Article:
Captain James Cook FRS RN
(1728-1779)

Died aged c. 51

James Cook FRS (7 November 1728 – 14 February 1779) was a British explorer, navigator, cartographer, and captain in the British Royal Navy, famous for his three voyages between 1768 and 1779 in the Pacific Ocean and to Australia in particular. He made detailed maps of Newfoundland prior to making three voyages to the Pacific, during which he achieved the first recorded European contact with the eastern coastline of Australia and the Hawaiian Islands, and the first recorded circumnavigation of New Zealand. Cook joined the British merchant navy as a teenager and joined the Royal Navy in 1755. He saw action in the Seven Years' War and subsequently surveyed and mapped much of the entrance to the St. Lawrence River during the siege of Quebec, which brought him to the attention of the Admiralty and the Royal Society. This acclaim came at a crucial moment for the direction of British overseas exploration, and it led to his commission in 1766 as commander of HMS Endeavour for the first of three Pacific voyages. In these voyages, Cook sailed thousands of miles across largely uncharted areas of the globe. He mapped lands from New Zealand to Hawaii in the Pacific Ocean in greater detail and on a scale not previously charted by Western explorers. He surveyed and named features, and recorded islands and coastlines on European maps for the first time. He displayed a combination of seamanship, superior surveying and cartographic skills, physical courage, and an ability to lead men in adverse conditions. Cook was attacked and killed in 1779 during his third exploratory voyage in the Pacific while attempting to kidnap the ruling chief of the island of Hawaiʻi, Kalaniʻōpuʻu, to reclaim a cutter taken from one of his ships after his crew took wood from a burial ground. He left a legacy of scientific and geographical knowledge that influenced his successors well into the 20th century, and numerous memorials worldwide have been dedicated to him.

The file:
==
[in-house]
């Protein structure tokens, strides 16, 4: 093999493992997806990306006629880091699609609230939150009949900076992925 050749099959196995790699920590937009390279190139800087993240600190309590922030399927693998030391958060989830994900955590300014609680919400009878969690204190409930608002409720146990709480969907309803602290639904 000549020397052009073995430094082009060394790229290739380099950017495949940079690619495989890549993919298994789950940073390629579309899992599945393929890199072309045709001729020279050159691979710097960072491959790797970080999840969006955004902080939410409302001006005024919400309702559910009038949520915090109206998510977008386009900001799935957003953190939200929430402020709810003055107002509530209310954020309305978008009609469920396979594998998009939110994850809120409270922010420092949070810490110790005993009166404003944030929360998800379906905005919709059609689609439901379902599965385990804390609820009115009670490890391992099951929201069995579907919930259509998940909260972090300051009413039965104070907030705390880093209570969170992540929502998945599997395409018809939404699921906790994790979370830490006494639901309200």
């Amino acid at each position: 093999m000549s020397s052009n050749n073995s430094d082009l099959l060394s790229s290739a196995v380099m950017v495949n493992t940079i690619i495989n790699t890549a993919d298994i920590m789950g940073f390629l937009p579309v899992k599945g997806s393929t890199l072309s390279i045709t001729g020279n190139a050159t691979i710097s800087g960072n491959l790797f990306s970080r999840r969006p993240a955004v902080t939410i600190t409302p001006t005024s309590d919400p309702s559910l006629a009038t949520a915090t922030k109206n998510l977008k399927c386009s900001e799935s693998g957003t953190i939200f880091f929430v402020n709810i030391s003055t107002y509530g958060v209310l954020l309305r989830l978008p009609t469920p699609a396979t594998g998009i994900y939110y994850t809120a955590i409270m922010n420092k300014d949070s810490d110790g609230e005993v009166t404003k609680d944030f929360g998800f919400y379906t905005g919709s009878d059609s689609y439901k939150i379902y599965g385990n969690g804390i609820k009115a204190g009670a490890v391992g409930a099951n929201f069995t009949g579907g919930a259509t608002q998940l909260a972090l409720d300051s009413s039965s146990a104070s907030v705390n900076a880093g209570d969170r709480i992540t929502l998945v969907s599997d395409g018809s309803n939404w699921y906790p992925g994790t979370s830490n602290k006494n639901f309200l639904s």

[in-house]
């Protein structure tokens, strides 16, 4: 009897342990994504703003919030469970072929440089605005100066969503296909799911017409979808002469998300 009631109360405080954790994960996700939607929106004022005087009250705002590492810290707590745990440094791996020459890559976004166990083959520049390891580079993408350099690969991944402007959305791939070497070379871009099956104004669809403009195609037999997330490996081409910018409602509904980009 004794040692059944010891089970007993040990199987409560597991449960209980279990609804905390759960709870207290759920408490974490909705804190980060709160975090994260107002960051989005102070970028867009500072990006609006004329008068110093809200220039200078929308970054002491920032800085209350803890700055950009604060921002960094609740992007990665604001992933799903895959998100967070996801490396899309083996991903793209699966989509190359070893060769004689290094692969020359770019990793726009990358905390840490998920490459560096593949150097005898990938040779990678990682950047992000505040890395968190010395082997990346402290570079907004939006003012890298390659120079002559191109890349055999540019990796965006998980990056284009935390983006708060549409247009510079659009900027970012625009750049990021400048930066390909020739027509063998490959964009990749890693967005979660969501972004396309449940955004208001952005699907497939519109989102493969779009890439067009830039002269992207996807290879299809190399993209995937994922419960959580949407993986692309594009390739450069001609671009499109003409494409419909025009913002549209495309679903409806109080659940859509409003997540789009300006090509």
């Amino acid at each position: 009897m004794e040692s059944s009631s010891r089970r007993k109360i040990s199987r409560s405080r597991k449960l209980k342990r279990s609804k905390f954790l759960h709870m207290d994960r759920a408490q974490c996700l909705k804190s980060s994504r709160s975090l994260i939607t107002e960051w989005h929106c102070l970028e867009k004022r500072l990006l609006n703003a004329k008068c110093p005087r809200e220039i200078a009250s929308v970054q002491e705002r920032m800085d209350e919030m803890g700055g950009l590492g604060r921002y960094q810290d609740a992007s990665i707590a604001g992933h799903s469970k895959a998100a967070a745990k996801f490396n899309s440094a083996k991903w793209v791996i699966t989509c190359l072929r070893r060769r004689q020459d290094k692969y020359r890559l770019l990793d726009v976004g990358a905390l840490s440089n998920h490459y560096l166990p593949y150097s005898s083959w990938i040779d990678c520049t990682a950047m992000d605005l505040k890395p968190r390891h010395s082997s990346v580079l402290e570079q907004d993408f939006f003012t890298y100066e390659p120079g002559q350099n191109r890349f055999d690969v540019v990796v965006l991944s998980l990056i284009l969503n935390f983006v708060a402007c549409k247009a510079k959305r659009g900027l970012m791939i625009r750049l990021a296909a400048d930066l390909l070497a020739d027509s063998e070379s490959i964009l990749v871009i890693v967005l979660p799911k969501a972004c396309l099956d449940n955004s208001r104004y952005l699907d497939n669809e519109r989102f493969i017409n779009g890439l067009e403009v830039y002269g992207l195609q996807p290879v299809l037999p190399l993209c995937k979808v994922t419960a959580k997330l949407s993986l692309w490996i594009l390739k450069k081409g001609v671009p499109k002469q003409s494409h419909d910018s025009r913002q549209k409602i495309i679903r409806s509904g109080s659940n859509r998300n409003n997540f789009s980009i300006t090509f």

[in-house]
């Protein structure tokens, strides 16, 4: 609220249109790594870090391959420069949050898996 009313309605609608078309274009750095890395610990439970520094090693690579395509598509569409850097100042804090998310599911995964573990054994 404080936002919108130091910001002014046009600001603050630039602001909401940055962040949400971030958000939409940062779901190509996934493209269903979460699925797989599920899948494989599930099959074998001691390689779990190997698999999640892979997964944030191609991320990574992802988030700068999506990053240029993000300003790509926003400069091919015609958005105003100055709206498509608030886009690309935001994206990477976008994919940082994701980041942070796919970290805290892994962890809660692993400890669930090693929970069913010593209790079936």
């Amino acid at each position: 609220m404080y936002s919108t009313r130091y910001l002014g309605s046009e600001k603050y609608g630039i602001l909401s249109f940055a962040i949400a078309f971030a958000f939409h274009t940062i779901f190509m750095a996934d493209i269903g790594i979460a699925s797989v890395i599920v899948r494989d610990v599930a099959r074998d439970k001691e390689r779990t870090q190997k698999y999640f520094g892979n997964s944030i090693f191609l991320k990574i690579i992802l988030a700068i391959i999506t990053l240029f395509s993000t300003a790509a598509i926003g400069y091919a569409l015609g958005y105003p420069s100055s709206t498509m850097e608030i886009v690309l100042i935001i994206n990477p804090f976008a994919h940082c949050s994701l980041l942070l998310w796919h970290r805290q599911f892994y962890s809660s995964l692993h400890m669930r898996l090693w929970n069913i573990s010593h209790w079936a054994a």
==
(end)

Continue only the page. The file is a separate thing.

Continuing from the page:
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Commemorated on 5 plaques

On this site stood a house occupied for some years by Captain James Cook RN FRS 1728-1779 circumnavigator and explorer

88 Mile End Road, Tower Hamlets, London, United Kingdom where they lived

James Cook lodged and studied in the attic of this house, home of Quaker shipowner John Walker, to whom he was apprenticed (1746-1749) and whom he served until 1755.

Grape Lane, Whitby, United Kingdom where they lodged (1746-1749) and studied (1746-1749)

Captain James Cook "The ablest and most renowned Navigator this or any country hath produced" lived in a house a few yards from this spot, 126, Upper Shadwell 1763-1765

The Highway, Stepney, London, United Kingdom where they lived in a house a few yards from this spot, at 126 Upper Shadwell (1763-1765)

Captain James Cook RN FRS 1728-1779. James Cook, circumnavigator and explorer, attended this school which was founded by Michael Postgate in 1704. Whilst in Great Ayton James Cook lived at Aireyholme Farm on the slopes of Roseberry Topping where his father worked for Thomas Skottowe Lord of the Manor. Cook left Great Ayton in 1745 for Staithes, subsequently becoming apprenticed to John Walker, ship owner of Whitby. This plaque showing the young Cook leaving Great Ayton was executed by Nicholas Dimbleby and erected by the Captain Cook Schoolroom Trust in 1997

Captain Cook Schoolroom, 99 High Street, Great Ayton, United Kingdom where they attended school

The young James Cook received his first taste of the sea and ships in this harbour village, where he worked as an assistant to William Sanderson, merchant, for 18 months from 1745.

Church Street, Staithes, United Kingdom where they was